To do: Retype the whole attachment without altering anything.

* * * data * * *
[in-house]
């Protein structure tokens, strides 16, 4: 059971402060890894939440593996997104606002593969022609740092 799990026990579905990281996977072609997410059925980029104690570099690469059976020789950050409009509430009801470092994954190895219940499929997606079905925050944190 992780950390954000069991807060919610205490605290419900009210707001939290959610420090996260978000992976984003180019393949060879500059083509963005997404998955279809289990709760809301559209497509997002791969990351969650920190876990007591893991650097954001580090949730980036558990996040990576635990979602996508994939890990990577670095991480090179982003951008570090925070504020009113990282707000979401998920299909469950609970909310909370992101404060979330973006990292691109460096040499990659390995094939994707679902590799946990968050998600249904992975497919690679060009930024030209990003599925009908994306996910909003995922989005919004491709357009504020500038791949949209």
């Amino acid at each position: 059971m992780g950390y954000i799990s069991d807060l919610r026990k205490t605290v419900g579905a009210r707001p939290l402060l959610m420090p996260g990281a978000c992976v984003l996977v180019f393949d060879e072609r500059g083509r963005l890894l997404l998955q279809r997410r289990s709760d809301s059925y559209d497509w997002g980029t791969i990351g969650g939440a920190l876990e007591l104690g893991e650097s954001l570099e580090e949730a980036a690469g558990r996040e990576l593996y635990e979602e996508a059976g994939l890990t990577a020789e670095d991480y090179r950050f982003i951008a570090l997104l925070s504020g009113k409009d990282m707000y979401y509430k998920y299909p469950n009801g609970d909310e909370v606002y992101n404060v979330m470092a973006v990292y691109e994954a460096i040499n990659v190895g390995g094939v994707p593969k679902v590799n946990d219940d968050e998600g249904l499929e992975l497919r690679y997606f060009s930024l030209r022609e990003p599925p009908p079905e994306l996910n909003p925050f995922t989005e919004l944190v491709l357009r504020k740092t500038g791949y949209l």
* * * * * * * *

[in-house]
């Protein structure tokens, strides 16, 4: 059971402060890894939440593996997104606002593969022609740092 799990026990579905990281996977072609997410059925980029104690570099690469059976020789950050409009509430009801470092994954190895219940499929997606079905925050944190 992780950390954000069991807060919610205490605290419900009210707001939290959610420090996260978000992976984003180019393949060879500059083509963005997404998955279809289990709760809301559209497509997002791969990351969650920190876990007591893991650097954001580090949730980036558990996040990576635990979602996508994939890990990577670095991480090179982003951008570090925070504020009113990282707000979401998920299909469950609970909310909370992101404060979330973006990292691109460096040499990659390995094939994707679902590799946990968050998600249904992975497919690679060009930024030209990003599925009908994306996910909003995922989005919004491709357009504020500038791949949209």
């Amino acid at each position: 059971m992780g950390y954000i799990s069991d807060l919610r026990k205490t605290v419900g579905a009210r707001p939290l402060l959610m420090p996260g990281a978000c992976v984003l996977v180019f393949d060879e072609r500059g083509r963005l890894l997404l998955q279809r997410r289990s709760d809301s059925y559209d497509w997002g980029t791969i990351g969650g939440a920190l876990e007591l104690g893991e650097s954001l570099e580090e949730a980036a690469g558990r996040e990576l593996y635990e979602e996508a059976g994939l890990t990577a020789e670095d991480y090179r950050f982003i951008a570090l997104l925070s504020g009113k409009d990282m707000y979401y509430k998920y299909p469950n009801g609970d909310e909370v606002y992101n404060v979330m470092a973006v990292y691109e994954a460096i040499n990659v190895g390995g094939v994707p593969k679902v590799n946990d219940d968050e998600g249904l499929e992975l497919r690679y997606f060009s930024l030209r022609e990003p599925p009908p079905e994306l996910n909003p925050f995922t989005e919004l944190v491709l357009r504020k740092t500038g791949y949209l």